Anthelmintic resistance or what left after the incorrect treatment?
Small ruminant gastrointestinal parasites represent very important and common problem in the world (Fig. 1). Infections with gastrointestinal nematodes can have a detrimental effect on animal health such as weight losses, diarrhea, anemia, digestion problems and even death of animals which may result in financial loss and overall decrease of productivity. The infection with these parasites in sheep and goat depends on the contamination of environment, individual host immunity and climatic factors (temperature, humidity, rainfall and soil moisture) of a region. Due to global warming the parasite-related losses in grazing livestock increased.
Small ruminant parasitic diseases are controlled on many farms with continuous anthelmintic treatments. Farmers mainly use two of the most popular anthelmintic families in the world: benzimidazoles and macrocyclic lactones. Unfortunately, during the long period of the incorrect control of gastrointestinal nematodes in small ruminant the problem of anthelmintic resistance appeared, which is now widespread throughout the world.
Anthelmintic resistance is the heritable ability of the worm to tolerate a normally effective dose of the anthelmintic. The rate of emergence of resistant strains has generally been lower in temperate zones in the northern hemisphere compared to other regions due to different climate, parasite species and treatment frequency. However, occurence of resistance in Europe is increasing and anthelmintic resistance not only to the single drug, but also multidrug has also been reported, which makes the control of gastrointestinal nematodes in small ruminants very difficult. In talking about anthelmintics use, the three biggest mistakes are: too intensive use of anthelmintics, under-dosing and treatments with the same anthelmintics.
In our research 33 sheep farms in Lithuania with previous history of the use of anthelmintics were enrolled in this study. The anthelmintic resistance detected in this research was very high, what makes this problem very serious in Lithuania. However, the level of anthelmintic resistance were very variable and it could be very changeable because of the sharply rising number of sheep in Lithuania in this moment (Fig. 2). The another unpleasant truth, multidrug resistance was detected. In general it says, that in nearly future the only possible solution could be new drugs, but unfortunately the problem is increasing much faster compared to creation of new drugs in the world.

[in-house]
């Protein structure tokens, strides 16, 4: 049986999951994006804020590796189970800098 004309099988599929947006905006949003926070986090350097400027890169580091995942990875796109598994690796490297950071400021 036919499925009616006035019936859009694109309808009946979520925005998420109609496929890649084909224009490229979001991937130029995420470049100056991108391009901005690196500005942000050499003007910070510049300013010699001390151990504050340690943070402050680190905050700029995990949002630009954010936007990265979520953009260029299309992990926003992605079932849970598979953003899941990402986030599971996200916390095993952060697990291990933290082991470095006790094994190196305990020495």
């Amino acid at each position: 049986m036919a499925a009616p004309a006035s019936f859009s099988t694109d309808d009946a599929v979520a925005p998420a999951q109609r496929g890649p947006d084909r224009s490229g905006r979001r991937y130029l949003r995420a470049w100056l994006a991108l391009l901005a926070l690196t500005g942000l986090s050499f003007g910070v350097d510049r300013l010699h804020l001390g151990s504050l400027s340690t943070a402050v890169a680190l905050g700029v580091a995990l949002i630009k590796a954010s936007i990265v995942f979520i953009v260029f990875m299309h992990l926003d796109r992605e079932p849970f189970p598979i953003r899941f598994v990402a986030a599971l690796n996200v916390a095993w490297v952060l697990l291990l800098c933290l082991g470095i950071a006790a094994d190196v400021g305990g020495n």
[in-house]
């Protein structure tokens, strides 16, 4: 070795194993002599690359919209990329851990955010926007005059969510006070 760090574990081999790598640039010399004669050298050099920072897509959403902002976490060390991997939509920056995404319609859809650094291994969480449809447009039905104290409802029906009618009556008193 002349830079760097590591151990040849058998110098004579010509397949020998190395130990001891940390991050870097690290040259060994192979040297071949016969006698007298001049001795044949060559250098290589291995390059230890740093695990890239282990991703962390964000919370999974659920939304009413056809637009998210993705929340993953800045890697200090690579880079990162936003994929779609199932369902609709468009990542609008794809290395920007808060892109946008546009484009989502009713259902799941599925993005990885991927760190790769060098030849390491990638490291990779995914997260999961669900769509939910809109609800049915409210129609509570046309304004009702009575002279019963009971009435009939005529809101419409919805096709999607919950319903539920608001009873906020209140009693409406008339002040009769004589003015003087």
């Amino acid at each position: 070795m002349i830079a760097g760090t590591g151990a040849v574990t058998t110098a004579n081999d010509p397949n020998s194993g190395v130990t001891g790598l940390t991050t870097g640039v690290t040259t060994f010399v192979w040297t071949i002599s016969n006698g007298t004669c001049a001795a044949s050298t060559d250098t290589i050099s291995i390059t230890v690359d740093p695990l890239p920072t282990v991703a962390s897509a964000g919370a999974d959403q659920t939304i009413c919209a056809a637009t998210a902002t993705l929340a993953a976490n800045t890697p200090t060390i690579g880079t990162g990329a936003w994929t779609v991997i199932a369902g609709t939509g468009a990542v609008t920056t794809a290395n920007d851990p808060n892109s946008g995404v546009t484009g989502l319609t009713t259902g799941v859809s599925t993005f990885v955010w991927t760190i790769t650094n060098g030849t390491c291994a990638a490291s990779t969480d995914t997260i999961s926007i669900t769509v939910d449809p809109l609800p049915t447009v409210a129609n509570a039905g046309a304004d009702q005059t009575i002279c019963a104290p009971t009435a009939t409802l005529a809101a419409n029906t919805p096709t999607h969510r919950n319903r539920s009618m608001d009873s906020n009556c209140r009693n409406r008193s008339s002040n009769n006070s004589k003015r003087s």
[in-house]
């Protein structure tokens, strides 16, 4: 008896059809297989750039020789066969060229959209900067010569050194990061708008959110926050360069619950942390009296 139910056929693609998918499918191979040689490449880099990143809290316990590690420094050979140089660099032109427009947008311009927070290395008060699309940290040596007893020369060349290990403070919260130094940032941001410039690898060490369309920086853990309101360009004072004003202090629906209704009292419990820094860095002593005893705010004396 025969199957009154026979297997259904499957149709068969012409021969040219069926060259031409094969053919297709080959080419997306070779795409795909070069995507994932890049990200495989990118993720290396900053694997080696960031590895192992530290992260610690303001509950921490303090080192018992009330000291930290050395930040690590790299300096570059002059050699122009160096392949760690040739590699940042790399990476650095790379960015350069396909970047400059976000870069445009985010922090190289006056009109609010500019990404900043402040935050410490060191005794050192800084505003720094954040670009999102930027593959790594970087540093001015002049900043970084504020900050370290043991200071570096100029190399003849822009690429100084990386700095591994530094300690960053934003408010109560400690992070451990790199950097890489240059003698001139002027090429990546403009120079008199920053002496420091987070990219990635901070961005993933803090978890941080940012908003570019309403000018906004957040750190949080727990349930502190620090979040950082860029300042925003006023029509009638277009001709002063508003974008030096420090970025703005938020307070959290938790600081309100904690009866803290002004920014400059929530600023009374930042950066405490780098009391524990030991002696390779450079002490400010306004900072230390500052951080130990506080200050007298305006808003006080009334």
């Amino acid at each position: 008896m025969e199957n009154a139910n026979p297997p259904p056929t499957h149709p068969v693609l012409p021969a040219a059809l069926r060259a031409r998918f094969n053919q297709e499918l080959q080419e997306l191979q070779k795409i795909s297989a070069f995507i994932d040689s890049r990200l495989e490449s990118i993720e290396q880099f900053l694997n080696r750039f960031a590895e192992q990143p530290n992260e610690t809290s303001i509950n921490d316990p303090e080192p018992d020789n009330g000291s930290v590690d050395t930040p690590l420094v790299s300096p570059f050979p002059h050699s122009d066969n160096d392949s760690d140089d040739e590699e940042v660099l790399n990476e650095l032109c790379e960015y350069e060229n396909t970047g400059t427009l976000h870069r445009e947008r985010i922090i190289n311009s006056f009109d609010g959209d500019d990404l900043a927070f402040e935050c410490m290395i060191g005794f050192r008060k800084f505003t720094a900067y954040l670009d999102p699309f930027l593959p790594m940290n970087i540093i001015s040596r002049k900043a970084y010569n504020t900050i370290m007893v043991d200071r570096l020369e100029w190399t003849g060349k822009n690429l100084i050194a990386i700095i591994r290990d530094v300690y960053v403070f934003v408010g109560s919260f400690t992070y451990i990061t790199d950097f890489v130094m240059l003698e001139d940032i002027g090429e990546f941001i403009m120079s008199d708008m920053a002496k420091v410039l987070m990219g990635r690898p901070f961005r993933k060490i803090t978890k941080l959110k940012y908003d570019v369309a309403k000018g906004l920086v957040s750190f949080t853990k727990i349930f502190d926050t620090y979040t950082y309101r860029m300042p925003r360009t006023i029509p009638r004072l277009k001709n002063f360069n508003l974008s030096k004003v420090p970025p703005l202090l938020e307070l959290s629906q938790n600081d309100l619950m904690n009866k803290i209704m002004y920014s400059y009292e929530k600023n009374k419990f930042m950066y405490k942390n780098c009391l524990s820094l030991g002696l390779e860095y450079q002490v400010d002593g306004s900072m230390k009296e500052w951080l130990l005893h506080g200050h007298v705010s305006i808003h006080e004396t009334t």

This research has brought a valuable information about the one of the biggest issue in these days in sheep farms in Lithuania and in general context in the world. An appropriate strategy for anthelmintic treatment, measures to prevent gastrointestinal nematodes infections and better understanding of management practices associated with resistance could slow the development of resistance.
Prevalence of anthelmintic resistance on Lithuanian sheep farms assessed by in vitro methods.
Kupčinskas T, Stadalienė I, Šarkūnas M, Riškevičienė V, Várady M, Höglund J, Petkevičius S
Acta Vet Scand. 2015 Dec 16